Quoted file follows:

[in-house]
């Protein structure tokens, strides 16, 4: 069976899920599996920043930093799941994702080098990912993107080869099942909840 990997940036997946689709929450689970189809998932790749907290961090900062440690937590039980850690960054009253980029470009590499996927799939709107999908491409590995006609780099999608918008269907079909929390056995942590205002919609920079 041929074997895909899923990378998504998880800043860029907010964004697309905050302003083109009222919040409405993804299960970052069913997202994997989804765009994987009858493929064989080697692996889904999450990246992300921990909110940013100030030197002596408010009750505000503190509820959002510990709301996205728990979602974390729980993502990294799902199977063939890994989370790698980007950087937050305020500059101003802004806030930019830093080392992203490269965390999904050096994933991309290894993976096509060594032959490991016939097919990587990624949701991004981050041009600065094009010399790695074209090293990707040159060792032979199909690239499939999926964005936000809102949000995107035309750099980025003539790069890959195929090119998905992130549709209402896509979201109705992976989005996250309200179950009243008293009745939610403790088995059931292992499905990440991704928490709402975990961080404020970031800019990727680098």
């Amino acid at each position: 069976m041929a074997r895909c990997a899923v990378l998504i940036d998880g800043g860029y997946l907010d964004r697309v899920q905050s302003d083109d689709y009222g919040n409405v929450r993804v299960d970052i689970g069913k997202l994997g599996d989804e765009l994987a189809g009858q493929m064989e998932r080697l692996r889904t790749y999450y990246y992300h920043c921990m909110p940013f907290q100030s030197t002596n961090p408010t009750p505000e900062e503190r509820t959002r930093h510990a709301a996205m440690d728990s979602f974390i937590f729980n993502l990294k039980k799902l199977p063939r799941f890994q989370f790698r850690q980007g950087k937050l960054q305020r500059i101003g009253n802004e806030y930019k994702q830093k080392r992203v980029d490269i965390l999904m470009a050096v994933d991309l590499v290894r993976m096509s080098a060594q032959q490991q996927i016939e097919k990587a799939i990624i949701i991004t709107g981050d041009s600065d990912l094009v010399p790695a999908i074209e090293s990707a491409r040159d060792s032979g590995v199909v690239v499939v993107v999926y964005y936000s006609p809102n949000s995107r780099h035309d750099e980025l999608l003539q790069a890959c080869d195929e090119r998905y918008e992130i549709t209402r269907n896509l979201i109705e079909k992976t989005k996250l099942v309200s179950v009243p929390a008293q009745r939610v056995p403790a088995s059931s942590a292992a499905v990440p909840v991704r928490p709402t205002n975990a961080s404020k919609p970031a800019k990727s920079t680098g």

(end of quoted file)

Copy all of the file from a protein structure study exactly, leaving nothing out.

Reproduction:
[in-house]
């Protein structure tokens, strides 16, 4: 069976899920599996920043930093799941994702080098990912993107080869099942909840 990997940036997946689709929450689970189809998932790749907290961090900062440690937590039980850690960054009253980029470009590499996927799939709107999908491409590995006609780099999608918008269907079909929390056995942590205002919609920079 041929074997895909899923990378998504998880800043860029907010964004697309905050302003083109009222919040409405993804299960970052069913997202994997989804765009994987009858493929064989080697692996889904999450990246992300921990909110940013100030030197002596408010009750505000503190509820959002510990709301996205728990979602974390729980993502990294799902199977063939890994989370790698980007950087937050305020500059101003802004806030930019830093080392992203490269965390999904050096994933991309290894993976096509060594032959490991016939097919990587990624949701991004981050041009600065094009010399790695074209090293990707040159060792032979199909690239499939999926964005936000809102949000995107035309750099980025003539790069890959195929090119998905992130549709209402896509979201109705992976989005996250309200179950009243008293009745939610403790088995059931292992499905990440991704928490709402975990961080404020970031800019990727680098």
């Amino acid at each position: 069976m041929a074997r895909c990997a899923v990378l998504i940036d998880g800043g860029y997946l907010d964004r697309v899920q905050s302003d083109d689709y009222g919040n409405v929450r993804v299960d970052i689970g069913k997202l994997g599996d989804e765009l994987a189809g009858q493929m064989e998932r080697l692996r889904t790749y999450y990246y992300h920043c921990m909110p940013f907290q100030s030197t002596n961090p408010t009750p505000e900062e503190r509820t959002r930093h510990a709301a996205m440690d728990s979602f974390i937590f729980n993502l990294k039980k799902l199977p063939r799941f890994q989370f790698r850690q980007g950087k937050l960054q305020r500059i101003g009253n802004e806030y930019k994702q830093k080392r992203v980029d490269i965390l999904m470009a050096v994933d991309l590499v290894r993976m096509s080098a060594q032959q490991q996927i016939e097919k990587a799939i990624i949701i991004t709107g981050d041009s600065d990912l094009v010399p790695a999908i074209e090293s990707a491409r040159d060792s032979g590995v199909v690239v499939v993107v999926y964005y936000s006609p809102n949000s995107r780099h035309d750099e980025l999608l003539q790069a890959c080869d195929e090119r998905y918008e992130i549709t209402r269907n896509l979201i109705e079909k992976t989005k996250l099942v309200s179950v009243p929390a008293q009745r939610v056995p403790a088995s059931s942590a292992a499905v990440p909840v991704r928490p709402t205002n975990a961080s404020k919609p970031a800019k990727s920079t680098g």